- Other animal bits and bobs, also known (maybe to some, aptly) as “offal”. Look, I’ve eaten some weirdness in my time, and there are some animal parts that I’m not even entirely sure how to eat. (Looking at you, chicken feet.) I haven’t liked everything I’ve tried, but I tried it, and there is one constant I’ve learned (you’ll see a theme here): Texture, not flavor is typically the hardest part to overcome. As I’ve already mentioned a few times, if you’re unaccustomed to a texture, the experience can quickly become an unpleasant surprise. So the more experience you can have with different things, the better. For example, knowing that intestine has a similar texture to calamari might help with eating it if that mouthfeel appeals to you, and avoiding it if (like me) it don’t. Tongue, especially when cooked right, skews a bit toward succulent minced or shredded steak. Blood in soups is a little like custard, while blood sausage on its own is a bit like dry oatmeal. Tendon is crunchy, but doesn’t really chew… I honestly don’t know what else is like that.
- Insects… I mean, outside of anything I’ve eaten accidentally, I’ve only ever eaten a spoonful of crickets, and it was just the once, so I’m no expert here. My understanding is that insects themselves don’t generally carry much of their own flavor, and instead tend to take on the flavors of whatever they’re cooked with. More than anything, this honestly sounds like a great way to get to know the local palate!
- Dog is not something I’ve had or been particularly interested in. If you have concerns about being served dog, allow me to allay your fears. Dog is not something picked up and butchered on the side of the street. This is a farmed animal. It’s not a cheap meat, and even in many parts of the traditionally dog-eating world it’s becoming taboo, bordering on illegal. So if someone serves it to you and you didn’t specifically order it, they will tell you, and even then they might be lying.
- Shark fin is in the same category as dog, and wouldn’t even be on this list save for the fact that people keep trying to impress one another with it. It is illegal in most of the world (damn right), taboo (or should be anyway) where it is legal, and quite expensive. Again, if someone is trying to serve it to you, they will likely want you to know it. I was once unknowingly ordered shark fin soup in China by a man trying to get me to come work for his company. It was basically clear hot water with small, translucent strands floating in it. I’d honestly actually thought it was one of those bowls for washing your fingers until he insisted I eat some. It was only after trying a bite that he told me what I was eating. I won’t repeat here what I said to him before I turned down the job.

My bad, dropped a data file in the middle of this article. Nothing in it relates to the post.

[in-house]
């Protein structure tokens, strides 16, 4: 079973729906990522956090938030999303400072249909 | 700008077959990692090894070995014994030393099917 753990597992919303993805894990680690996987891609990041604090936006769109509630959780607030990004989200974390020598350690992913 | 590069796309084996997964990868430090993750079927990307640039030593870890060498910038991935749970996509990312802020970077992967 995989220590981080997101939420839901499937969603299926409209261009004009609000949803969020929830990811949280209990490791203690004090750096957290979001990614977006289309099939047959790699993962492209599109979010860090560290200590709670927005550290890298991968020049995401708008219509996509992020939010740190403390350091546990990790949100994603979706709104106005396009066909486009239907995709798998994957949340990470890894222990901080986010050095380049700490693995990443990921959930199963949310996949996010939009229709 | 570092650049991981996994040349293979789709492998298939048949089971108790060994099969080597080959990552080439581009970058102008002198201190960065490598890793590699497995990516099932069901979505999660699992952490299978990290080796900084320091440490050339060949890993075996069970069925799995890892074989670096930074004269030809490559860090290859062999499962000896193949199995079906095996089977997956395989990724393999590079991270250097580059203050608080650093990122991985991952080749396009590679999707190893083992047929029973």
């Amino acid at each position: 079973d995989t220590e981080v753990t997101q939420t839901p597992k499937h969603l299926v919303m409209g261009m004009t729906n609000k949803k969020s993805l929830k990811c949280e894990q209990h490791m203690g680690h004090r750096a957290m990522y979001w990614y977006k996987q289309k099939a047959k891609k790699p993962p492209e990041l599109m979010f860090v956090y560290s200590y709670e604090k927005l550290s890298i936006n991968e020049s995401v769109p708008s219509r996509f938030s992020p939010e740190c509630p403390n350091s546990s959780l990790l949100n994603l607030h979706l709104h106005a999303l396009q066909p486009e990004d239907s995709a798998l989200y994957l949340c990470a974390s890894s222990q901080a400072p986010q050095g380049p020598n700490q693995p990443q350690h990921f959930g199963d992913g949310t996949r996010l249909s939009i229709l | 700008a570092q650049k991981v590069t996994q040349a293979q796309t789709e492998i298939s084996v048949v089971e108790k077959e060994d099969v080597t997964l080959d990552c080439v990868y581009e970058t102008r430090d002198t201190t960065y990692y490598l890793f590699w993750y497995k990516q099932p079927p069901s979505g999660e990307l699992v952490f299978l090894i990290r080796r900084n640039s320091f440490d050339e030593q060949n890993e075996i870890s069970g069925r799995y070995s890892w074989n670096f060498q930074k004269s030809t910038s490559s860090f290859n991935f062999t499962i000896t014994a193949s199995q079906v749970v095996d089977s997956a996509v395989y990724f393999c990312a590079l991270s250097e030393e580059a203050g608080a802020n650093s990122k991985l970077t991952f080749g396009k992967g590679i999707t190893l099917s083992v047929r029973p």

- Seafood is tricky. I could write a dissertation on seafood, and frankly, I might someday. My general rule is to avoid it at places where it’s an afterthought and 100% eat it where it’s routine. I’m more inclined to eat a burger at a seafood restaurant than oysters at a burger joint, if you catch my drift. And when it comes to texture and flavor, the sea can be a cruel mistress. Where there is plenty for every type of eater to enjoy, there is just as much that can give us the “what did I just eat?” pause. Personally, I’ll eat slimy seaweed any day before forcing down a leaf of kale, but feel free to take that with a grain of sea salt since I’ll also eat spoon worms and just about any type of sushi you put in front of me.
- And speaking of, if the thought of the raw fish in sushi squiks you out, it’s very understandable. Fortunately, not all sushi is raw, and starting with cooked rolls is a great path for working your way up. Look for options that say “tempura”, “bbq-ed”, or “steamed”, then baby step toward something familiar, like tuna, salmon, or whitefish. (Brittany Kennedy over at Delishably has an excellent quick reference guide for sushi that’ll take the translation work out of your menu.) And remember, rolls are your friend. So many flavors can be incorporated that even the fishiest of fish is easily tempered. And if that flavor or texture still ain’t doing it for you, vegetarian sushi is amazing! Cucumber, peppers, lettuces, mangoes, pineapple, avocado. At some point, your choices might just become a vehicle for the wasabi and soy sauce, but literally no one is judging, especially if you’re enjoying yourself.
- Raw oysters take some practice as well. While they are so amazing with cocktail sauce and a squeeze of lemon — especially if you can pair them with a shot of vodka or tequila — there is a definite slurp you have to be able to get past first. How long you hold them in your mouth after that is up to you.
- Cooked shellfish like shrimp, lobster, and crab, are delightful, but have a formative crunch to certain parts of the meat. Fortunately, it’s the type of crunch that feels more or less right for the food, unless it’s a bit of shell, but the sweetness of the meat when paired with obscene amounts of butter or cocktail sauce more than makes up for it.
- Cooked Fish are on a whole other level. Sure, it’s possible to get beer battered, deep fried halibut chunks slathered in tartar sauce and never know this was once a 300-pound pingpong paddle, but whenever given the option, I will always order a whole fish, head included. Why? Because it’s one of the few times as an adult you get to play with your food and actually impress your dinner company. Picking the meat off the bone is a challenge that makes the reward even more delicious. And then there’s the cheeks! If you want to be a true connoisseur, dig a digit or fork tine just below the eye and pull out that beautiful chunk of fish cheek. It’s just like the meat from the rest of the animal, but better. It’s where all the juices and flavors condense, and it is not to be missed. (Seriously. It’s the part of the fish the chef saves for themself.) Feeling adventurous after that? Eat that eye. There might not be much flavor to it, but no one will be challenging your decisions for the rest of the night.
Last bit of food for thought:
Eating something you don’t like? Take it down in your notes or TripBee app and remember it for next time. What was it specifically that you didn’t like? Was it the method by which it was cooked? Maybe the fried version is better than the grilled one. Was it the flavor? Maybe the frogs legs tasted a little too much like chicken, or liver just really isn’t for you. Possible it might not be what you’re in the mood for? Suggest family style, or learn who your true friends are by asking if someone at the table will switch with you. Whatever the reason, knowing what makes something either amazing or undesirable will help you build your flavor toolbox and will be sure to enrich your experiences going forward.